Have you ever had a serendipidous moment in your career, where an opportunity opens up that you weren’t expecting, or a lucky break that leads to that next chapter of your career?

If so, this might be explained by The Chaos Theory of Careers which I came across recently (Pryor and Bright, 2015). The theory provides an explanation for the uniqueness of our career journey – suggesting we are complex dynamic systems made up of mind, body, our social networks and our unique histories.

Our careers rarely go in straight lines – I’ve spent quite a bit of time with pilots recently – a career flying commercial airplanes, can often stem from a long held dream, sometimes from childhood, a really clear career purpose and those who make it into the profession have had to demonstrate determination and tenacity to achieve those dreams (and some significant financial commitment). So with the arrival of the pandemic, and the subsequent 15 months where our flying habits have been dramatically curtailed, many of them find themselves either fully trained but unable to start their careers, furloughed or made redundant.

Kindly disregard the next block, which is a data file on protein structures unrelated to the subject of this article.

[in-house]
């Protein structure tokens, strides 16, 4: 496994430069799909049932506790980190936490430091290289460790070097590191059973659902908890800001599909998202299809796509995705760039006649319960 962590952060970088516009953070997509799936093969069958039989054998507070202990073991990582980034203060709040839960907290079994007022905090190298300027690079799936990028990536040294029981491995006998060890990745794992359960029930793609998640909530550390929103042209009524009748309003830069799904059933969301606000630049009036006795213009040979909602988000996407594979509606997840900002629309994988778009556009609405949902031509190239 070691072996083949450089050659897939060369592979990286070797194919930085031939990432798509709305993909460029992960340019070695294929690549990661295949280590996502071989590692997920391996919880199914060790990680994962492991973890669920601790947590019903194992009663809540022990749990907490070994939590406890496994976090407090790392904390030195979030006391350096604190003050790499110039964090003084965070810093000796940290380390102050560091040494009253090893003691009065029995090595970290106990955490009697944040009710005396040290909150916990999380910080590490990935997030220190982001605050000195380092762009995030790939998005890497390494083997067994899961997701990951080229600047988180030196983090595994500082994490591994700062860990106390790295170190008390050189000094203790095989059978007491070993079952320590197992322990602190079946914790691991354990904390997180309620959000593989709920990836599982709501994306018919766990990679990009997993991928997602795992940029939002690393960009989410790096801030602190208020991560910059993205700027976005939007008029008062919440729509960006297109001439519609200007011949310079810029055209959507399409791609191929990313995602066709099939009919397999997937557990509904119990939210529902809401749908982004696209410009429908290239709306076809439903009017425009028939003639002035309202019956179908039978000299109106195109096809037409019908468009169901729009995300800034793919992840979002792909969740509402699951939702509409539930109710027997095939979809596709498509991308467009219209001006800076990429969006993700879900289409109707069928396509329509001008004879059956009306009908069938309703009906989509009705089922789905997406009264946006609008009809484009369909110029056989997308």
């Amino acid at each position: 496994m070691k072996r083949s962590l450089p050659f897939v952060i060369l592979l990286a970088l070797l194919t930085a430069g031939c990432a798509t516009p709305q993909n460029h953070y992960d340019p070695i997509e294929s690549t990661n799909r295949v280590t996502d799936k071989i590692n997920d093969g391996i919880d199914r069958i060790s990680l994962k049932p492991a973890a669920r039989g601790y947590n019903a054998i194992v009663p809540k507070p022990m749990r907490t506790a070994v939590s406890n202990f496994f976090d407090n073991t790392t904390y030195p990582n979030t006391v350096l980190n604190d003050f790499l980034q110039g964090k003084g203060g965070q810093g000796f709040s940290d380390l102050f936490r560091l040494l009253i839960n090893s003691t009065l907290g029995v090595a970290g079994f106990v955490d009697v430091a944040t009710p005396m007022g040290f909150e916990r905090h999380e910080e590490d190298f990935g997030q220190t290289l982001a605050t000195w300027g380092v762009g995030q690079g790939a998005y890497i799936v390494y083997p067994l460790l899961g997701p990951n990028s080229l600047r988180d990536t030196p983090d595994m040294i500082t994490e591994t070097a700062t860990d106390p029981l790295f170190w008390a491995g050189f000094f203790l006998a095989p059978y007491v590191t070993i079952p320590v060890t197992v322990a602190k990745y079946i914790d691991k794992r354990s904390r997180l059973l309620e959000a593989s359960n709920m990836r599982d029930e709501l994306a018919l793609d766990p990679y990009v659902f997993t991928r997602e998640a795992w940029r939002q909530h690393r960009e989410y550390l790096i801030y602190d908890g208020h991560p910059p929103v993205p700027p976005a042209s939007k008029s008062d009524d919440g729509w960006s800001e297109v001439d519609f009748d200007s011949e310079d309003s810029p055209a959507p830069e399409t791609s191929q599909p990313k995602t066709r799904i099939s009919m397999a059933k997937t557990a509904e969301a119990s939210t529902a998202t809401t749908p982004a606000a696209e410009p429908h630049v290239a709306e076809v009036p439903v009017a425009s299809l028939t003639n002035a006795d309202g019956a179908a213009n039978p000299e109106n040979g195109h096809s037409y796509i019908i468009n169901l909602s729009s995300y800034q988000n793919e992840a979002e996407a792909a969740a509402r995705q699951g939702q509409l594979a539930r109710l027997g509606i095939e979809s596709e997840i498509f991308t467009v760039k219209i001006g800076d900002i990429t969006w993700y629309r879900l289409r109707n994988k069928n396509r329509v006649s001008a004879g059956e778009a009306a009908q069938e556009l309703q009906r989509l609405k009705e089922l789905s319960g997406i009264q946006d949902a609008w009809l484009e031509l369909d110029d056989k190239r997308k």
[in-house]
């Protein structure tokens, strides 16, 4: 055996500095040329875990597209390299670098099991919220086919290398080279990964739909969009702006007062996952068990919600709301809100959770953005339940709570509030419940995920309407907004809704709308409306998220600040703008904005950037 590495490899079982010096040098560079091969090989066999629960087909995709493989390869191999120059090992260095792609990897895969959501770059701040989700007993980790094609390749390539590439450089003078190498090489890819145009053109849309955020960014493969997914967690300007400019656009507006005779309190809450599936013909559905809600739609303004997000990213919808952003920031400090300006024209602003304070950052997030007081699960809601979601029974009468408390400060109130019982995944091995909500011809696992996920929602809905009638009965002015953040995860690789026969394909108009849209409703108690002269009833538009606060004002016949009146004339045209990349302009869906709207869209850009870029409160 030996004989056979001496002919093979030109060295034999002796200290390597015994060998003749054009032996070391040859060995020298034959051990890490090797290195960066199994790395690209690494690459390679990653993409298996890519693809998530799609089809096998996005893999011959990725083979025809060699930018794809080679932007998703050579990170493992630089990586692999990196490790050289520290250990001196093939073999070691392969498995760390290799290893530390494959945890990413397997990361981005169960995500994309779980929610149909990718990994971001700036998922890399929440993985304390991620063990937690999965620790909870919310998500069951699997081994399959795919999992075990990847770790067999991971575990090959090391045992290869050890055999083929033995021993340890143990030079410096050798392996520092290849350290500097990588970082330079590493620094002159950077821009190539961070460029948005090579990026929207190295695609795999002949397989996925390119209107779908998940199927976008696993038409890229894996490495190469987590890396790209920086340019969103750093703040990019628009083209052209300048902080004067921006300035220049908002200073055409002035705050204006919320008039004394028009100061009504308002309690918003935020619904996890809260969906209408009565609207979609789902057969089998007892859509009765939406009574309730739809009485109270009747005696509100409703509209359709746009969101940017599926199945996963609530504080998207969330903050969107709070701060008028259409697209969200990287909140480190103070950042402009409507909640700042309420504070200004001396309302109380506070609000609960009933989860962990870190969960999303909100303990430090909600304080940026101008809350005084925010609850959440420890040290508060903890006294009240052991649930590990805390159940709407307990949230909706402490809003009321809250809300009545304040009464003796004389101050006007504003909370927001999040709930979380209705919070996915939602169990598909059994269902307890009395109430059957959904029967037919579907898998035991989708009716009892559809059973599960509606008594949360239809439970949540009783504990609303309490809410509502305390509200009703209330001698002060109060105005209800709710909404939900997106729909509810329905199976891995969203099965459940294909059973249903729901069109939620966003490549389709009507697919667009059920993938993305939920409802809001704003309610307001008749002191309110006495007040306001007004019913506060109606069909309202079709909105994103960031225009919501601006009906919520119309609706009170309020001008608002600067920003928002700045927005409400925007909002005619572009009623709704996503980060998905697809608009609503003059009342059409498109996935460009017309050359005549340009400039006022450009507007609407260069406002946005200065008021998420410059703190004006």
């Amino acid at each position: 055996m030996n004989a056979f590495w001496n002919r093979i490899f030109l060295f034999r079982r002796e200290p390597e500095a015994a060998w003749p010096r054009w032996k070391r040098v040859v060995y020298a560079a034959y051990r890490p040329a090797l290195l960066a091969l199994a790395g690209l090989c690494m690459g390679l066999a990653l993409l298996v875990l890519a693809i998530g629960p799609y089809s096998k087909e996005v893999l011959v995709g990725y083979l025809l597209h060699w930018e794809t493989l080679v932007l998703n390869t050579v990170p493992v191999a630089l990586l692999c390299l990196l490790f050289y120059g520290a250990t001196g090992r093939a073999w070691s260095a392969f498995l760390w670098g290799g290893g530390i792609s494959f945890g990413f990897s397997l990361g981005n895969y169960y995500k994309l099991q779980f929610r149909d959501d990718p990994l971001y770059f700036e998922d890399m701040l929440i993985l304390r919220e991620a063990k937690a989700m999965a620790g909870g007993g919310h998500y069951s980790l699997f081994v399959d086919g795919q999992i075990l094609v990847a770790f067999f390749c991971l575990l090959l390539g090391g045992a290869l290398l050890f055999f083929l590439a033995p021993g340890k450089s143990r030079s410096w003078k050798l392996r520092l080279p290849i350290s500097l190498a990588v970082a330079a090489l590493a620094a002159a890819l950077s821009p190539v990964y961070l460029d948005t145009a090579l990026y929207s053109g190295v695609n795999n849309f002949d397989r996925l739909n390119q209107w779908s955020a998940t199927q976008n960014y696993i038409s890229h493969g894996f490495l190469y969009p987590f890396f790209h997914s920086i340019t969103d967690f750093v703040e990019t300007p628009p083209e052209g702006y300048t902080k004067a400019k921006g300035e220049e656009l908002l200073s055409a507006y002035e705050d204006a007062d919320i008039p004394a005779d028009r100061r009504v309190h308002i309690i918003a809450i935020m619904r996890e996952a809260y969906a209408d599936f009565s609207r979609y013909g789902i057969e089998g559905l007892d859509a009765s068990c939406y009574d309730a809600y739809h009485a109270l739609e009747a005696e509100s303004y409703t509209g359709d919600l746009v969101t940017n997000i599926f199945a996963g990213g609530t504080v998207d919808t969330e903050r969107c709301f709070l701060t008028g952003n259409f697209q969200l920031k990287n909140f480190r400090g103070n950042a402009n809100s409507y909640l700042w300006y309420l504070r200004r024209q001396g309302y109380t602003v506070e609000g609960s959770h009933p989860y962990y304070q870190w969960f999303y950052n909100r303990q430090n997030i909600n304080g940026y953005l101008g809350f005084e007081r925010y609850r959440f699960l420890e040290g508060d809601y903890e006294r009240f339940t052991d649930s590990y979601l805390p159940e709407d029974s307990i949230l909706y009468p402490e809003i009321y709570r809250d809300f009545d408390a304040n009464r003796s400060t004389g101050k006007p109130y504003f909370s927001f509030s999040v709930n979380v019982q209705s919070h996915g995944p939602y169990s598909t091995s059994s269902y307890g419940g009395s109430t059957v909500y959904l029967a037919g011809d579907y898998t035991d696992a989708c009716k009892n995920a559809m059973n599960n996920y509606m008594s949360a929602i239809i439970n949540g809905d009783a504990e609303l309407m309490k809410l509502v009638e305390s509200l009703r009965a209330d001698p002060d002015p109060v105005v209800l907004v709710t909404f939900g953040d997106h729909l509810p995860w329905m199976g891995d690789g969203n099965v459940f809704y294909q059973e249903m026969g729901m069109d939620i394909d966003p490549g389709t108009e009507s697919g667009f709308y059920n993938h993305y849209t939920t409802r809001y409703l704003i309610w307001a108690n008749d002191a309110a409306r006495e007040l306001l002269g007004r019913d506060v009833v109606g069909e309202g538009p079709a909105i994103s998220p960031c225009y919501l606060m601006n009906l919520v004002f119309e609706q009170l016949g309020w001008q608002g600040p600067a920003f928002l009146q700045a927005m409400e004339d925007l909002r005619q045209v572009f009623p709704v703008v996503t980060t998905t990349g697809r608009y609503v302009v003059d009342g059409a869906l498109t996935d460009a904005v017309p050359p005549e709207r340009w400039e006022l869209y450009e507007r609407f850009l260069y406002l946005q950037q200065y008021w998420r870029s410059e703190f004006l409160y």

A friend has sent up an incredible venture that supports them (www.resilientpilot.com), and offers mentoring and support to help them stay current, connected with their peers and supported with their wellbeing. I’m mentoring with them, and a number of our discussions have been around re-evaluating skill sets, thinking about how to use them in a different career context and finding new meaning, purpose and worth in alternative routes to career satisfaction and personal development, if only until the industry is able to open up again. For some that’s meant a really significant pivot – some have become train drivers, others lecturers, and some delivery drivers. Indeed, some are still reflecting and just trying to sit with the discomfort that uncertainty can bring.

Reflecting on this, it is clear then that our carefully planned career outcomes are not always predicable, that life is not always fair and that the way things are, is not always the way they will be – as Pryor and Bright explain – it’s a fallacy that the unexpected will not, and should not happen – perhaps in a strange way, this is comforting.

It allows us to be open to the possibility (as they describe) of ‘planned happenstance’ – being ready for luck, as and when it taps us on the shoulder, and how the complex uniqueness that is us, may in itself be what lead us to that next life and career adventure.

(references: The Chaos Theory of Careers, Pryor & Bright, 2015)

No responses yet

Leave a Reply

%d bloggers like this: